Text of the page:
Are air lines too big to fail? No, they are going to fail anyway. But if the rest of us are to avoid failing with them they need our help in managing their contraction. Air lines are demanding to be reinstated as they were pre-virus. This assessment of the problem is fairly comprehensive, but it does not mention The Tragedy of the Commons.
Many sectors of the economy have taken serious hits due to the sudden downturn caused by the pandemic, but not only are the airlines one of the most seriously affected, but they have, or think they have the power to enforce their demands. After all. their preposterous exemption from fuel duty has remained sacrosanct through a series of COP conferences purporting to solve the ecological crisis.
The Tragedy logic is that any one player pulling out would merely lose market share to the rest. That did not seem to matter when it was possible to take expansion for granted. But contraction has happened due to something unforeseen, and the sharp improvement in symptoms of environmental damage will be hard to ignore.
Historically problems were usually solved by warfare, but even bloodless conflict would leave many losers at a serious permanent disadvantage. At the end of the second world war there was a culture of fairness. But now the dominant ethos is neoliberalism.
Global decisions are now in the hands of transnational companies rather than democratically elected governments. At the London Launch of Extinction Rebellion in October 2018, Greta Thunberg said:
“If climate breakdown is an existential threat, why is no one talking about it?”
I can think of two reasons. No democratically elected government dare offer anything other than economic growth. Anything less has always meant hardship for the majority.
Underpinned by something (a basic income?) to guarantee security, a gentle. adjustable reduction of economic activity to what the ecosphere can cope with could have been lubricating a way past this formidable blockage for 40 years. But the growth culture was too strong. The pandemic has given us a glimpse of what the COP Conferences aim to achieve, but the political will to implement them is still missing. At least it was prior to the pandemic. How often must I say that if humans do not switch to a sustainable economy, it will happen anyway.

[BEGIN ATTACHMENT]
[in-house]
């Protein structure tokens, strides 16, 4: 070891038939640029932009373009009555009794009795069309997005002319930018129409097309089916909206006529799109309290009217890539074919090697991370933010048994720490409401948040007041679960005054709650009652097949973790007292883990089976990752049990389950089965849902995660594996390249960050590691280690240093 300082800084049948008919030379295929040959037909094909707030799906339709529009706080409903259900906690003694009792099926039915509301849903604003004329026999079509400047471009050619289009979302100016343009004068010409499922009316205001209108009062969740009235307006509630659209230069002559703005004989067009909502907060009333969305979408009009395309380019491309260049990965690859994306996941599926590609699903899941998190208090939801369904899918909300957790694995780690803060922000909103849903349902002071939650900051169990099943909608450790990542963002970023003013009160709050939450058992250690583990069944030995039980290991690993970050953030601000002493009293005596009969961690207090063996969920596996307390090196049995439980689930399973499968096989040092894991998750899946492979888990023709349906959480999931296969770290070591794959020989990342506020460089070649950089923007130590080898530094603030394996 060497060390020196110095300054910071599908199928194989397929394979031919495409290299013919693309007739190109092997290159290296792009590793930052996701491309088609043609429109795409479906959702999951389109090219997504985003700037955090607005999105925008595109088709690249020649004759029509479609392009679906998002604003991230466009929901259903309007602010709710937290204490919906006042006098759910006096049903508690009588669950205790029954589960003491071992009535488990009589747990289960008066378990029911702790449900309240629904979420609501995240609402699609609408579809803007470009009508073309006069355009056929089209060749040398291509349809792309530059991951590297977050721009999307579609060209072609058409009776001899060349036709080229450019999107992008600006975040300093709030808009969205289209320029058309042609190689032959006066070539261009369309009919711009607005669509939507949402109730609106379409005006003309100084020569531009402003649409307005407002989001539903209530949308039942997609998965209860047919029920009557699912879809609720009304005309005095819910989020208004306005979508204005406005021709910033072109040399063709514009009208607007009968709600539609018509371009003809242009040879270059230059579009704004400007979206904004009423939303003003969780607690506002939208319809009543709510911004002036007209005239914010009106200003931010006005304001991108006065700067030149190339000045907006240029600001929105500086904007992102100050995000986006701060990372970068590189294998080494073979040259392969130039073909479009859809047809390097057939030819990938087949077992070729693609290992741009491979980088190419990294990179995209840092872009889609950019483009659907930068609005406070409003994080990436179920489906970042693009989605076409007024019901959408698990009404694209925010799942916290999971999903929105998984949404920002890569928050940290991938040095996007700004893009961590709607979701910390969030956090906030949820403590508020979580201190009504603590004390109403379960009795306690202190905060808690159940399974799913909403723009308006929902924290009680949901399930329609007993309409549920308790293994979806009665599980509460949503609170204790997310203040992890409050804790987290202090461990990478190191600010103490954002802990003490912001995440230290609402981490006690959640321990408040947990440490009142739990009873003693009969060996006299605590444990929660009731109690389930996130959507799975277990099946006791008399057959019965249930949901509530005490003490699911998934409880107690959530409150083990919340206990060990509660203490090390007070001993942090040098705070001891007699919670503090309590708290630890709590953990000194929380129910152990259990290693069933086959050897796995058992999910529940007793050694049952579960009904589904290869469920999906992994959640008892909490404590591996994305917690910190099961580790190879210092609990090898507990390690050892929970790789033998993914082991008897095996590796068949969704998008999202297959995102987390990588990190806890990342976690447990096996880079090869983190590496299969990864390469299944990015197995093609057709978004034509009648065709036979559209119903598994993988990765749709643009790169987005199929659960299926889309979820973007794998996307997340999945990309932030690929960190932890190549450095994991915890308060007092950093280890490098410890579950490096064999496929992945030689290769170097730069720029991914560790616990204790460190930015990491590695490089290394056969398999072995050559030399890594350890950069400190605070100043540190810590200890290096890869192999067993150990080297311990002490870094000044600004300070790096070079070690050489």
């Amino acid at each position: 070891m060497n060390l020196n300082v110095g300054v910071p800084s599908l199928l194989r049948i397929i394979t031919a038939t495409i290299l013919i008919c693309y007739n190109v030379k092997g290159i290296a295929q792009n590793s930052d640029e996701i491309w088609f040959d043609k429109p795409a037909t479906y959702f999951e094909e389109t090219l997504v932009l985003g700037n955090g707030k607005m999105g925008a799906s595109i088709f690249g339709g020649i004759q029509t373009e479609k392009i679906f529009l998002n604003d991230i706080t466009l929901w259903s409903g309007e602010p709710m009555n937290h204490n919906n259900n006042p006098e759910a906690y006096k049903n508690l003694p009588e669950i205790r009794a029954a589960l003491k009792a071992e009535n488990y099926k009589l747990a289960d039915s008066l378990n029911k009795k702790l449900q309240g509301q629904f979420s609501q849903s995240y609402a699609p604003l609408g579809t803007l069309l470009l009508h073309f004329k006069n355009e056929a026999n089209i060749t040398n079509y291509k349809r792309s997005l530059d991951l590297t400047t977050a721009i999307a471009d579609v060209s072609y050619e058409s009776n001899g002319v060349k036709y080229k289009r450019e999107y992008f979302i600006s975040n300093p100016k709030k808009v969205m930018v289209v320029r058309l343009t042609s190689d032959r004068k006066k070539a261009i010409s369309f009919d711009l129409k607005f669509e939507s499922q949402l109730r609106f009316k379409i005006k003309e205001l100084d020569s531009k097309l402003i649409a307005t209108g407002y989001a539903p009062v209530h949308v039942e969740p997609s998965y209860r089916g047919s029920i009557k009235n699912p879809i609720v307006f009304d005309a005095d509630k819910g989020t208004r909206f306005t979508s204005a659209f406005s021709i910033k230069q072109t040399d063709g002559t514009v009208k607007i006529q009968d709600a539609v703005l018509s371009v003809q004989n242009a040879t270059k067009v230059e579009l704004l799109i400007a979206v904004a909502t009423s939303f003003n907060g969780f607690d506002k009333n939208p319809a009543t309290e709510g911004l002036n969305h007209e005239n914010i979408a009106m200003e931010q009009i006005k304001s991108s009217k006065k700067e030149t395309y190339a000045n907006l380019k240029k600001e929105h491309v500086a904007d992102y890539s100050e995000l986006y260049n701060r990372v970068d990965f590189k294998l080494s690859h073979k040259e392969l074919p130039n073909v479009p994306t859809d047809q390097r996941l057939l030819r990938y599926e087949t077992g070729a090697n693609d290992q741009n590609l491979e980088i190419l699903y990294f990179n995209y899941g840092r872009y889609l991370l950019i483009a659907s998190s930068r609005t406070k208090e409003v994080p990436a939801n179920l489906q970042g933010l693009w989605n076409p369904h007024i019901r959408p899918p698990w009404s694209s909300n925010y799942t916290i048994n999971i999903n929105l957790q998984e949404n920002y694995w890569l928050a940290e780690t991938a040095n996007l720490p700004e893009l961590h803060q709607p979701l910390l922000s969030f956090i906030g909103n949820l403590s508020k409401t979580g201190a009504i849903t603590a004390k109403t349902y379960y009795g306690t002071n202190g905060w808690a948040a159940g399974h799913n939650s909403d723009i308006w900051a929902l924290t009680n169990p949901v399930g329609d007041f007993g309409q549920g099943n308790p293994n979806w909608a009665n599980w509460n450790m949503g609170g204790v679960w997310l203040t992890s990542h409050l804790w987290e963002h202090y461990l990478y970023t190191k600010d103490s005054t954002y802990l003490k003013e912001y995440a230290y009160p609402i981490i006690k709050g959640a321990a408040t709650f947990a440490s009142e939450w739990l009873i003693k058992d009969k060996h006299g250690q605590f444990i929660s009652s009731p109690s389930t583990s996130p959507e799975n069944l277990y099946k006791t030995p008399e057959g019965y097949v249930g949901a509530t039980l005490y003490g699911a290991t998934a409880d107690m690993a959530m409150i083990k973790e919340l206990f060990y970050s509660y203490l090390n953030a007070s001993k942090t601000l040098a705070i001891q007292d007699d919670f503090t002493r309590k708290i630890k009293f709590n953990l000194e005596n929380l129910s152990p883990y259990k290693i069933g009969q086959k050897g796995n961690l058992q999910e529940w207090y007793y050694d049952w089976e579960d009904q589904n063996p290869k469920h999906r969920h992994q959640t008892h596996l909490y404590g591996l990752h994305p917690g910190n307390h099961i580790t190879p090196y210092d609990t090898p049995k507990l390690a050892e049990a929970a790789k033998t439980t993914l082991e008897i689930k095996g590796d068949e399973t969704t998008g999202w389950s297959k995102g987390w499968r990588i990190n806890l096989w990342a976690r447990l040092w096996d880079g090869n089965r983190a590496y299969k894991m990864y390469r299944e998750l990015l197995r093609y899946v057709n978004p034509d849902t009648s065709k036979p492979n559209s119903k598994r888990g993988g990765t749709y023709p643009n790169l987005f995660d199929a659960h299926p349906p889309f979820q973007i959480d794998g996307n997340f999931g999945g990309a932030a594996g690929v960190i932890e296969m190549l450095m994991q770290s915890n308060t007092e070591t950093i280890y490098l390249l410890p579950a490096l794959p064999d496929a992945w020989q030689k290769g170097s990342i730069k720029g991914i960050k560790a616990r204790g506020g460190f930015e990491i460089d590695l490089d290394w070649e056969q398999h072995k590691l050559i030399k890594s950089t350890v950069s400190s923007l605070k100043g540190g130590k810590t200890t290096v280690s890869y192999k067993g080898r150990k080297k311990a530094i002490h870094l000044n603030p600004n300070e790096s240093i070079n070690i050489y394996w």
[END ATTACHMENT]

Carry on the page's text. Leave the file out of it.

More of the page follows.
But the second reason why no one was talking about the danger to the ecosphere is that the transnationals would have foregone years, even decades of profit, so they funded the effective climate denial campaign. Moreover a very difficult aspect of the Tragedy is that no competitor can allow themselves to be at a disadvantage. This remains true even when downsizing becomes necessary to safeguard the ecosphere. Which nation state or business will pull out voluntarily, or cede control to others?
I can see the basic income offering a relatively civilized way out, but I do not see it as the most probable. A culture which used to be able to take growth for granted will not like what ‘system change’ will mean in practice,, but the alternative is a large scale repeat of what happened when the Easter Islanders trashed their Garden of Eden. (Some claim that the fate of Easter Island was caused by rats. Here is Jared Diamond’s own response to that theory, but even if true, it is still a classic example of the temporary but catastrophic advantage of unfettered growth.)
In 1837 former British slave owners were paid £20 million in compensation. The 2020 equivalent would be £2.2 billion. Lack of transparency was not a problem in 1837. And the airlines are only one of many (powerful?) losers who will demand compensation when, not if there is a depression.
Downsizing must no longer be capitalists v workers It will have to be negotiated. Like the slave owners, the airlines think they are in a position of strength, but neither they nor any of the other transnationals ever did figure out exactly when was the right time to stop damaging the ecosphere.